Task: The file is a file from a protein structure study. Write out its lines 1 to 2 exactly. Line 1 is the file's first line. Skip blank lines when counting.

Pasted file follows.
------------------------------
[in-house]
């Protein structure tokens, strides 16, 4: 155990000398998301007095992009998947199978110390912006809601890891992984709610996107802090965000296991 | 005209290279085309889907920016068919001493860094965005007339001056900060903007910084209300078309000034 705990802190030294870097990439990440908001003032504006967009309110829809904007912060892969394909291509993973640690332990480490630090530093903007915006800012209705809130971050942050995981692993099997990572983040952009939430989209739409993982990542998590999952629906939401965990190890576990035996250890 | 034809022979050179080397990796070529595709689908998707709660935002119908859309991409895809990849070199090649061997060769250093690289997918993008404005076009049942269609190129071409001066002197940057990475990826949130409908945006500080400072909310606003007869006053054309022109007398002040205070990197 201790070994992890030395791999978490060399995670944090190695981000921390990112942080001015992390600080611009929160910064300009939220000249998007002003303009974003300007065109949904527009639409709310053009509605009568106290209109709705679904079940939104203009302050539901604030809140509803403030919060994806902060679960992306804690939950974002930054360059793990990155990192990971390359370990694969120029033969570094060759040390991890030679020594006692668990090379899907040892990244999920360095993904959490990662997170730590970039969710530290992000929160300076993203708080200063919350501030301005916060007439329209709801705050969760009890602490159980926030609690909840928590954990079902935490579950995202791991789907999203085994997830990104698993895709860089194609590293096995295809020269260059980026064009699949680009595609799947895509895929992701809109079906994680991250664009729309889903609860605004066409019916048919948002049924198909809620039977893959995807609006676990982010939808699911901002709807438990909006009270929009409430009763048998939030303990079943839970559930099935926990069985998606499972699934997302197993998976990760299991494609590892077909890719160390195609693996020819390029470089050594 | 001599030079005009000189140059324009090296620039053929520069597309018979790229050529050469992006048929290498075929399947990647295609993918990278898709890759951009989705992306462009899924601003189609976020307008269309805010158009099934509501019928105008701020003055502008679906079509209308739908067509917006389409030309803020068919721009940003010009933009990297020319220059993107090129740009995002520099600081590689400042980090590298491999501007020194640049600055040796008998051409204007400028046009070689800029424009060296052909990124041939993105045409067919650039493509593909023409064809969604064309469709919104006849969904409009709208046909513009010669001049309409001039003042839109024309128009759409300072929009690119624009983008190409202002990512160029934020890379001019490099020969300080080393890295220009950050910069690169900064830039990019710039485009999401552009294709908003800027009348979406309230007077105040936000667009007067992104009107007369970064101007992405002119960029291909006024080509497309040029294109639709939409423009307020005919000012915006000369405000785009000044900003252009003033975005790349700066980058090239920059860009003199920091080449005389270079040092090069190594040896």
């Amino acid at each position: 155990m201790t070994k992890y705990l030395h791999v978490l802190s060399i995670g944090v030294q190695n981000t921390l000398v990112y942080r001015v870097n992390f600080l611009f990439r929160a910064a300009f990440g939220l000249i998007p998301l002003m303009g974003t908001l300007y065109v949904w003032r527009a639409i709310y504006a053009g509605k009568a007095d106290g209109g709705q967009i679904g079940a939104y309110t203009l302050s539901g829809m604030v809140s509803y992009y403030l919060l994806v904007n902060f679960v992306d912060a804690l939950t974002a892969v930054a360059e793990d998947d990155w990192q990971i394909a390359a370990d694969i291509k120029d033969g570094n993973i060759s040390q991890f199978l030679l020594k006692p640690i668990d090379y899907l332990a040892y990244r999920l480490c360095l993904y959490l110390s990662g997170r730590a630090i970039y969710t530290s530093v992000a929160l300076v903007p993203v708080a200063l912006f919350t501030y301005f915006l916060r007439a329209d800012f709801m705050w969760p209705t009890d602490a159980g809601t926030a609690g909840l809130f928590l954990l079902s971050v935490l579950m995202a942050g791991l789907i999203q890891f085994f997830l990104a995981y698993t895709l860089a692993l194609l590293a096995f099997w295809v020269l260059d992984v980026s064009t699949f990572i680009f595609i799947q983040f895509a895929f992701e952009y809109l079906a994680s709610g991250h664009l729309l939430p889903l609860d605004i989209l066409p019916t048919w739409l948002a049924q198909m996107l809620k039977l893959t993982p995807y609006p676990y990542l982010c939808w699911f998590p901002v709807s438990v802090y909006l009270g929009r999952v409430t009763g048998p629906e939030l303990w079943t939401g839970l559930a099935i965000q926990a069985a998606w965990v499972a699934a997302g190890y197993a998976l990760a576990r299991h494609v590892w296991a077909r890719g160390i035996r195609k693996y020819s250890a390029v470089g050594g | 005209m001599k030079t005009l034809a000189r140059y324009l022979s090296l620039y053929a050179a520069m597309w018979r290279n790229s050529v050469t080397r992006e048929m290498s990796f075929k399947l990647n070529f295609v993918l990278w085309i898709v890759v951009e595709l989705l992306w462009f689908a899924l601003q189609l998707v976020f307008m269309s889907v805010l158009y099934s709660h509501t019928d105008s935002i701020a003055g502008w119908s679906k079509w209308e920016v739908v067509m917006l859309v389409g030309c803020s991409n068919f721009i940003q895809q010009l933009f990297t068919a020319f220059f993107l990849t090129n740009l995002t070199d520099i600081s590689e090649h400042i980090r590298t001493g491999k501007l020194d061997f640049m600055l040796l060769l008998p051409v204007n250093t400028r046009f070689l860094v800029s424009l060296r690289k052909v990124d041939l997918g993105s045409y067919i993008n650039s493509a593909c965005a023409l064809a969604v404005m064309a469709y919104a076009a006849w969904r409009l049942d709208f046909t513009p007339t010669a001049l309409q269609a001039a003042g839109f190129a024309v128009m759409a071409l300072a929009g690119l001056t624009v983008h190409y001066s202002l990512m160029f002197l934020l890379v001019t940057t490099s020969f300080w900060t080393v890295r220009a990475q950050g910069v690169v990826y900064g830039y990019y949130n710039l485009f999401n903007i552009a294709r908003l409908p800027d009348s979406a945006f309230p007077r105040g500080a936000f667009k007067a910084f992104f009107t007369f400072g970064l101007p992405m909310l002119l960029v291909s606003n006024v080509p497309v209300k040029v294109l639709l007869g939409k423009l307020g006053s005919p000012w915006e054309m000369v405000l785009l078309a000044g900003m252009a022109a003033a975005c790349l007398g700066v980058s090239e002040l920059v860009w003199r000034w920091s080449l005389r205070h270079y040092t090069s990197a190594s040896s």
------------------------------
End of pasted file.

[in-house]
């Protein structure tokens, strides 16, 4: 155990000398998301007095992009998947199978110390912006809601890891992984709610996107802090965000296991 | 005209290279085309889907920016068919001493860094965005007339001056900060903007910084209300078309000034 705990802190030294870097990439990440908001003032504006967009309110829809904007912060892969394909291509993973640690332990480490630090530093903007915006800012209705809130971050942050995981692993099997990572983040952009939430989209739409993982990542998590999952629906939401965990190890576990035996250890 | 034809022979050179080397990796070529595709689908998707709660935002119908859309991409895809990849070199090649061997060769250093690289997918993008404005076009049942269609190129071409001066002197940057990475990826949130409908945006500080400072909310606003007869006053054309022109007398002040205070990197 201790070994992890030395791999978490060399995670944090190695981000921390990112942080001015992390600080611009929160910064300009939220000249998007002003303009974003300007065109949904527009639409709310053009509605009568106290209109709705679904079940939104203009302050539901604030809140509803403030919060994806902060679960992306804690939950974002930054360059793990990155990192990971390359370990694969120029033969570094060759040390991890030679020594006692668990090379899907040892990244999920360095993904959490990662997170730590970039969710530290992000929160300076993203708080200063919350501030301005916060007439329209709801705050969760009890602490159980926030609690909840928590954990079902935490579950995202791991789907999203085994997830990104698993895709860089194609590293096995295809020269260059980026064009699949680009595609799947895509895929992701809109079906994680991250664009729309889903609860605004066409019916048919948002049924198909809620039977893959995807609006676990982010939808699911901002709807438990909006009270929009409430009763048998939030303990079943839970559930099935926990069985998606499972699934997302197993998976990760299991494609590892077909890719160390195609693996020819390029470089050594 | 001599030079005009000189140059324009090296620039053929520069597309018979790229050529050469992006048929290498075929399947990647295609993918990278898709890759951009989705992306462009899924601003189609976020307008269309805010158009099934509501019928105008701020003055502008679906079509209308739908067509917006389409030309803020068919721009940003010009933009990297020319220059993107090129740009995002520099600081590689400042980090590298491999501007020194640049600055040796008998051409204007400028046009070689800029424009060296052909990124041939993105045409067919650039493509593909023409064809969604064309469709919104006849969904409009709208046909513009010669001049309409001039003042839109024309128009759409300072929009690119624009983008190409202002990512160029934020890379001019490099020969300080080393890295220009950050910069690169900064830039990019710039485009999401552009294709908003800027009348979406309230007077105040936000667009007067992104009107007369970064101007992405002119960029291909006024080509497309040029294109639709939409423009307020005919000012915006000369405000785009000044900003252009003033975005790349700066980058090239920059860009003199920091080449005389270079040092090069190594040896």